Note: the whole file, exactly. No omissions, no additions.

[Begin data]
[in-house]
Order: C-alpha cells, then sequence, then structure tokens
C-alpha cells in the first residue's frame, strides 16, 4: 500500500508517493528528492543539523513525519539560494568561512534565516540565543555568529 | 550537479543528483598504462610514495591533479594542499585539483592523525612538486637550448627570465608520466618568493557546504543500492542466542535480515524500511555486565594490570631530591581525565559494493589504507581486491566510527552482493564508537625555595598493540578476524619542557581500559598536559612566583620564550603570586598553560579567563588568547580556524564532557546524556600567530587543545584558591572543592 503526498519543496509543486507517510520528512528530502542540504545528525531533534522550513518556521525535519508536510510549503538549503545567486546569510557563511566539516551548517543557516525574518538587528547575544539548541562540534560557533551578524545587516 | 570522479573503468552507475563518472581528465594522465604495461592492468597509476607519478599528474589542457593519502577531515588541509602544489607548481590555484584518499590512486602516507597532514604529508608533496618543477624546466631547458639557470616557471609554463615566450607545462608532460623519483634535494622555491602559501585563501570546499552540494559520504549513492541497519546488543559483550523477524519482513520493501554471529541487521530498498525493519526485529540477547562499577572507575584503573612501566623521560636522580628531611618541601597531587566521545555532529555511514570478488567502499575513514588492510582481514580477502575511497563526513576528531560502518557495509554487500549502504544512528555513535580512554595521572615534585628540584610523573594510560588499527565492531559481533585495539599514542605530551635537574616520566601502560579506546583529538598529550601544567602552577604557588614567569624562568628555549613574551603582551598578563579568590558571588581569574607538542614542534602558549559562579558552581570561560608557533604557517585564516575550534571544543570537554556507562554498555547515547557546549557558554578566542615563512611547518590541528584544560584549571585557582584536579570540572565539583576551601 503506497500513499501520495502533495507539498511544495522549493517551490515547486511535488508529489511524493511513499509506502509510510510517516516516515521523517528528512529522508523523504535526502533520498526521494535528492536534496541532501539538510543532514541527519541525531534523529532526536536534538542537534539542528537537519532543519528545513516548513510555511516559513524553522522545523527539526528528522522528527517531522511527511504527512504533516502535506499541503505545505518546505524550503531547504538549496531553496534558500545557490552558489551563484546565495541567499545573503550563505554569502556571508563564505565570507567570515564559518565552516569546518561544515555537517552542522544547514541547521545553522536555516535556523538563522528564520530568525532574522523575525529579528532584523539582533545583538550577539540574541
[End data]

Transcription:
[in-house]
Order: C-alpha cells, then sequence, then structure tokens
C-alpha cells in the first residue's frame, strides 16, 4: 500500500508517493528528492543539523513525519539560494568561512534565516540565543555568529 | 550537479543528483598504462610514495591533479594542499585539483592523525612538486637550448627570465608520466618568493557546504543500492542466542535480515524500511555486565594490570631530591581525565559494493589504507581486491566510527552482493564508537625555595598493540578476524619542557581500559598536559612566583620564550603570586598553560579567563588568547580556524564532557546524556600567530587543545584558591572543592 503526498519543496509543486507517510520528512528530502542540504545528525531533534522550513518556521525535519508536510510549503538549503545567486546569510557563511566539516551548517543557516525574518538587528547575544539548541562540534560557533551578524545587516 | 570522479573503468552507475563518472581528465594522465604495461592492468597509476607519478599528474589542457593519502577531515588541509602544489607548481590555484584518499590512486602516507597532514604529508608533496618543477624546466631547458639557470616557471609554463615566450607545462608532460623519483634535494622555491602559501585563501570546499552540494559520504549513492541497519546488543559483550523477524519482513520493501554471529541487521530498498525493519526485529540477547562499577572507575584503573612501566623521560636522580628531611618541601597531587566521545555532529555511514570478488567502499575513514588492510582481514580477502575511497563526513576528531560502518557495509554487500549502504544512528555513535580512554595521572615534585628540584610523573594510560588499527565492531559481533585495539599514542605530551635537574616520566601502560579506546583529538598529550601544567602552577604557588614567569624562568628555549613574551603582551598578563579568590558571588581569574607538542614542534602558549559562579558552581570561560608557533604557517585564516575550534571544543570537554556507562554498555547515547557546549557558554578566542615563512611547518590541528584544560584549571585557582584536579570540572565539583576551601 503506497500513499501520495502533495507539498511544495522549493517551490515547486511535488508529489511524493511513499509506502509510510510517516516516515521523517528528512529522508523523504535526502533520498526521494535528492536534496541532501539538510543532514541527519541525531534523529532526536536534538542537534539542528537537519532543519528545513516548513510555511516559513524553522522545523527539526528528522522528527517531522511527511504527512504533516502535506499541503505545505518546505524550503531547504538549496531553496534558500545557490552558489551563484546565495541567499545573503550563505554569502556571508563564505565570507567570515564559518565552516569546518561544515555537517552542522544547514541547521545553522536555516535556523538563522528564520530568525532574522523575525529579528532584523539582533545583538550577539540574541